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[COLOR=#004a6f][quote name='Adahn][size=2']Nobody believes completely in the words of any religious text. Your faith is not in the bible, quran, or whatever. Your belief is in an interpretation of those books.[/size][/quote]Well sure, some aspects of holy scriptures are subject to interpretation, which is why there are sects in religions, but I'm really refering to the basic fundamental ideas of the religion. If the Qur'an says not to consume alcohol, that's just a simple basic instruction. How is that subject to interpretation? "Don't drink alcohol" means.... "don't drink alcohol!"!

If you go back to my first example, my mother's teacher, she accepts the fact that jesus and muhammad are prophets sent down by God. She simply doesn't agree with polygamy, which is only permitted, but not encouraged in islam. Not only that, the subject of polygamy is found in the Quran, not simply muhammad's teachings.

Even if she doesn't like polygamy, how does that tie in with the basic fundamentals of the religion? It doesn't make sense for her not to follow the religion if she believes it's from God.[/COLOR]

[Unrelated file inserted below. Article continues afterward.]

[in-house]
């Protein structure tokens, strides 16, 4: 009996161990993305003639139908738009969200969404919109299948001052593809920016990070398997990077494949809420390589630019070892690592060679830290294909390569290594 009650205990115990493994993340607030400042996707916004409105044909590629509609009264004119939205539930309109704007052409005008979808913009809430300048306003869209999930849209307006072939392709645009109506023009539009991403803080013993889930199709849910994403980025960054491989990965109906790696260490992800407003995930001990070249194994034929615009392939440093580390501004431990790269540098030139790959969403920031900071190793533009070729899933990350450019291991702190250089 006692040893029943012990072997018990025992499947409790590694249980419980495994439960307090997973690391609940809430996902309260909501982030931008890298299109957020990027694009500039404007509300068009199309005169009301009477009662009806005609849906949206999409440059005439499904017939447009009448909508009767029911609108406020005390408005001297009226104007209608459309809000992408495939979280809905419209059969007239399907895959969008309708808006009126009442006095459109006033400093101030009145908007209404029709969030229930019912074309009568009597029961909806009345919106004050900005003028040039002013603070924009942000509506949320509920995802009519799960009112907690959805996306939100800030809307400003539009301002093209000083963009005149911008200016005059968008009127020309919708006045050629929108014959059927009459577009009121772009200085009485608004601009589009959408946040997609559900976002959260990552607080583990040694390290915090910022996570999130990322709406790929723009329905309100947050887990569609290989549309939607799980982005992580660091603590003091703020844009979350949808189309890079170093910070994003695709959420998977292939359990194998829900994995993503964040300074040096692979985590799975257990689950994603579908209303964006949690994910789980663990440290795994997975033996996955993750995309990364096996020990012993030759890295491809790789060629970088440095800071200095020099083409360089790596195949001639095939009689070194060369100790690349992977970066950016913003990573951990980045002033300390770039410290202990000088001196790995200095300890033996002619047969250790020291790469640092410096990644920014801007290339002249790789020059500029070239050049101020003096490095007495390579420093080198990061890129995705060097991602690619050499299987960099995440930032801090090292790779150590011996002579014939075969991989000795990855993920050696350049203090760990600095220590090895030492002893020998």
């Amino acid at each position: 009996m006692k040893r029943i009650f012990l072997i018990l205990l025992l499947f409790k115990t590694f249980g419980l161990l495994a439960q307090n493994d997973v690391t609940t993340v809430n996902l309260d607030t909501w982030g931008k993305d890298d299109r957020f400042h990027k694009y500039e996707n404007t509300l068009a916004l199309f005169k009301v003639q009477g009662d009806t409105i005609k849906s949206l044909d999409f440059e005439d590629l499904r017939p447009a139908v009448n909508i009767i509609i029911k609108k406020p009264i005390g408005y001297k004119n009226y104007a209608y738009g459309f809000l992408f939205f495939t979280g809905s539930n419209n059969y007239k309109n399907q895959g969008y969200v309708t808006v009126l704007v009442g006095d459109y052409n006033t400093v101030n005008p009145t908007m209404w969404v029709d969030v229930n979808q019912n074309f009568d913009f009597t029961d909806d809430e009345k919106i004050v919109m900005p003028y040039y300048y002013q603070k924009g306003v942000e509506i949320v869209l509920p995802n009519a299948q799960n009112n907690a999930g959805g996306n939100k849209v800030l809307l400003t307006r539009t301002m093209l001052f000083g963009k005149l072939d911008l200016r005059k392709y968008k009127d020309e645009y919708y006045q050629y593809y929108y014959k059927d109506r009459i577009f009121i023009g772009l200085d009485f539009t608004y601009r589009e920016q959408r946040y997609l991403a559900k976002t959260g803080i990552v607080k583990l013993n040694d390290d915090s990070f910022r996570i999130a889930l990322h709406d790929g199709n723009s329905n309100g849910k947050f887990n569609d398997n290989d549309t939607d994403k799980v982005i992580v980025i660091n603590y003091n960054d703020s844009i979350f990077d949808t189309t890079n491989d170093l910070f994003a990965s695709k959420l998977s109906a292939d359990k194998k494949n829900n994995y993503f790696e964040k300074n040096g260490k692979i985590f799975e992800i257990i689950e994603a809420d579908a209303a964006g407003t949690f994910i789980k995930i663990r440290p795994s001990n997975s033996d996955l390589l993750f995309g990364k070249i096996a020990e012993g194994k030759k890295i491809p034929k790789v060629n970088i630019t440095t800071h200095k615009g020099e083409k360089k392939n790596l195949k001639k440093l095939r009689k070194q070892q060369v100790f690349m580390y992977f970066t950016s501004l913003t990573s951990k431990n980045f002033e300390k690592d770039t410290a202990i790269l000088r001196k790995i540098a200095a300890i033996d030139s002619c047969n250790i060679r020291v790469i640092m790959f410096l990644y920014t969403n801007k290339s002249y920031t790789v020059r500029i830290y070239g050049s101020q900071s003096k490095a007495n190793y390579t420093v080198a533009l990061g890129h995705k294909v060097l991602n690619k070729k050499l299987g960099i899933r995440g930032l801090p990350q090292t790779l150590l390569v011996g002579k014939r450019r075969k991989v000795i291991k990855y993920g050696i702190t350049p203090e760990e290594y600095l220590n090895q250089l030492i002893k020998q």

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[quote name='Chabichou][COLOR=#004a6f'] If the Qur'an says not to consume alcohol, that's just a simple basic instruction. How is that subject to interpretation? "Don't drink alcohol" means.... "don't drink alcohol!"!.[/COLOR][/quote]

[color=green]So am I allowed to eat a dessert prepared with liquor? Would drinking a non-alcoholic beer violate the spirit of that passage?

Everything is interpreted.[/color]

[quote name='Chabichou][COLOR=#004a6f'] She simply doesn't agree with polygamy, which is only permitted, but not encouraged in islam. Not only that, the subject of polygamy is found in the Quran, not simply muhammad's teachings.[/COLOR][/quote]